Vegetable garden season extension is a term used for growing vegetables outside of the natural growing season—that is during winter, early spring, or autumn spring when outdoor temperatures are too cold for most plants. To extend the season, plants must be protected by covers small or large.
When soil and air temperatures fall below minimum temperatures for growing vegetables, you can keep crops growing by artificially extending the season. Season extension simply means protecting plants by keeping soil and air temperatures at or near-optimal temperatures required for growing.
Season extending devices
Season extension can be achieved with cloches, plastic tunnels, and cold frames—none of which require electricity or gas, and hotbeds and greenhouses which do.
Even the least costly forms of plant protection can increase the number of growing days by at least one week but more commonly two to four weeks in both spring and autumn. That is a significant boost—14 days to as many as 60 days total–to the growing season.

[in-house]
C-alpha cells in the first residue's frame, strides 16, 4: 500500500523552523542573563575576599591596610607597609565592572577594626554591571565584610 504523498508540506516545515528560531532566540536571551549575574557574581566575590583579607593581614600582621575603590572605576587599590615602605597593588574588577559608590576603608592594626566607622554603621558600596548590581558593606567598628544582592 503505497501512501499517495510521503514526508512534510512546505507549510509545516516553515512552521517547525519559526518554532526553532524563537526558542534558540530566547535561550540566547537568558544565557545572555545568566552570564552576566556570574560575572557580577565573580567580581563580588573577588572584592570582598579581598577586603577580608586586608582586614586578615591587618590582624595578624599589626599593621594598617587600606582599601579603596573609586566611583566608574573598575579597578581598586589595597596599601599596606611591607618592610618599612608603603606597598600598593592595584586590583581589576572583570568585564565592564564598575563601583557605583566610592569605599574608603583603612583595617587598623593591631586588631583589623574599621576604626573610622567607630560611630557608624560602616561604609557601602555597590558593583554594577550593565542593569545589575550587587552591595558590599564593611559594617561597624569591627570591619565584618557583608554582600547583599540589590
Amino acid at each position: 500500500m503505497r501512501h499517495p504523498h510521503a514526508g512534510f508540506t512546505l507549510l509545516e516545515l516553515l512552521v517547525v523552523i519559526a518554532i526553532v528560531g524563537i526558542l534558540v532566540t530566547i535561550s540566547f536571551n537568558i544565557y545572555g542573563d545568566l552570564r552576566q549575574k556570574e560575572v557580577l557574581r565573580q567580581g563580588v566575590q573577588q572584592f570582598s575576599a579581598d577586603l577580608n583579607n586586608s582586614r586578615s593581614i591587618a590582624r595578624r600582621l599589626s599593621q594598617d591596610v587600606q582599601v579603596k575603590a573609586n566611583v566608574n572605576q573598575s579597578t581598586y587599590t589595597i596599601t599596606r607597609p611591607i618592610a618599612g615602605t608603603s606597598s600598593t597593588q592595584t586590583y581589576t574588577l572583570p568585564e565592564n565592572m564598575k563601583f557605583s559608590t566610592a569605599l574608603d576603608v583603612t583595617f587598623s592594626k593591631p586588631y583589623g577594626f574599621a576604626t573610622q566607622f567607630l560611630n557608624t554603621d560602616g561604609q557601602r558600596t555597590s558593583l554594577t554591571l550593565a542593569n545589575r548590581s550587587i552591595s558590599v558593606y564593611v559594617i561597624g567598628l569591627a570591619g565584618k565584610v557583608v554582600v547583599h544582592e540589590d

Hotbeds and greenhouses which are artificially heated by electricity or gas can insure 352 growing days a year—but the cost may be prohibitive for many home gardeners.
When to use season-extending devices
Season extension is not difficult. Generally, you will be protecting cool-season crops growing early in spring and late in autumn from temperatures that will cause them to suffer—about 40°F/4.4°C and lower.
Match the temperature protection the crop needs to the least expensive solution.
- For a hard frost or extended freeze (a half day or longer—even weeks), protect plants with a plastic tunnel or a portable cold frame or greenhouse.
- For a heavy frost (several hours or overnight temperatures at or slightly below 32°F/0°C), protect plants with a medium to heavyweight row cover or a lightweight row cover doubled over.
- For a light frost (just an hour or two at temperatures between 32°–36°F/0-2°C) protect plants with an overturned cardboard box, a paper bag, or a lightweight row cover.